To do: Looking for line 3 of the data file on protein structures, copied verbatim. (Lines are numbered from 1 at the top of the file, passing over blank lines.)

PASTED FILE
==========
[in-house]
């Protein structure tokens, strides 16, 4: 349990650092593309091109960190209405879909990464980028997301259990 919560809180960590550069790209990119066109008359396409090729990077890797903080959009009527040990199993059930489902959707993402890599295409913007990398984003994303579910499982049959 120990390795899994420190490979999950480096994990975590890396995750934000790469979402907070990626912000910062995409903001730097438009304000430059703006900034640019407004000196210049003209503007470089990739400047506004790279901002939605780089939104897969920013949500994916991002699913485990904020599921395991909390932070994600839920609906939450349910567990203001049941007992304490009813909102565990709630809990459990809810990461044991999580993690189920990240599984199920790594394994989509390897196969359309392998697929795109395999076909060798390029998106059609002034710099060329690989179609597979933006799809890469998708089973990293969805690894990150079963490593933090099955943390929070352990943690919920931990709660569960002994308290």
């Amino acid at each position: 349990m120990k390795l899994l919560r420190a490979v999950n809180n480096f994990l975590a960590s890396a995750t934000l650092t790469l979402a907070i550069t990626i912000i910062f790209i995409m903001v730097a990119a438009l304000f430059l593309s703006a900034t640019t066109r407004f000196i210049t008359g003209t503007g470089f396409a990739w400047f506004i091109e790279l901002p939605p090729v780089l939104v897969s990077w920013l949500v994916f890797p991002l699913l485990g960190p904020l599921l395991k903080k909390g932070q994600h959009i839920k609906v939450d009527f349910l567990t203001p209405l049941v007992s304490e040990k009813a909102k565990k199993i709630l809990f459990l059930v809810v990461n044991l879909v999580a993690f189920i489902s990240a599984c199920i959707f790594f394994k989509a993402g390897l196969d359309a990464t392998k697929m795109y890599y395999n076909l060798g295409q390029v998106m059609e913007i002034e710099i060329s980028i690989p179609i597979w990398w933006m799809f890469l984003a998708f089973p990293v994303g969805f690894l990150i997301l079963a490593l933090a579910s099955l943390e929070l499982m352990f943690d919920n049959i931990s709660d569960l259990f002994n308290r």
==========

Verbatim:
């Amino acid at each position: 349990m120990k390795l899994l919560r420190a490979v999950n809180n480096f994990l975590a960590s890396a995750t934000l650092t790469l979402a907070i550069t990626i912000i910062f790209i995409m903001v730097a990119a438009l304000f430059l593309s703006a900034t640019t066109r407004f000196i210049t008359g003209t503007g470089f396409a990739w400047f506004i091109e790279l901002p939605p090729v780089l939104v897969s990077w920013l949500v994916f890797p991002l699913l485990g960190p904020l599921l395991k903080k909390g932070q994600h959009i839920k609906v939450d009527f349910l567990t203001p209405l049941v007992s304490e040990k009813a909102k565990k199993i709630l809990f459990l059930v809810v990461n044991l879909v999580a993690f189920i489902s990240a599984c199920i959707f790594f394994k989509a993402g390897l196969d359309a990464t392998k697929m795109y890599y395999n076909l060798g295409q390029v998106m059609e913007i002034e710099i060329s980028i690989p179609i597979w990398w933006m799809f890469l984003a998708f089973p990293v994303g969805f690894l990150i997301l079963a490593l933090a579910s099955l943390e929070l499982m352990f943690d919920n049959i931990s709660d569960l259990f002994n308290r």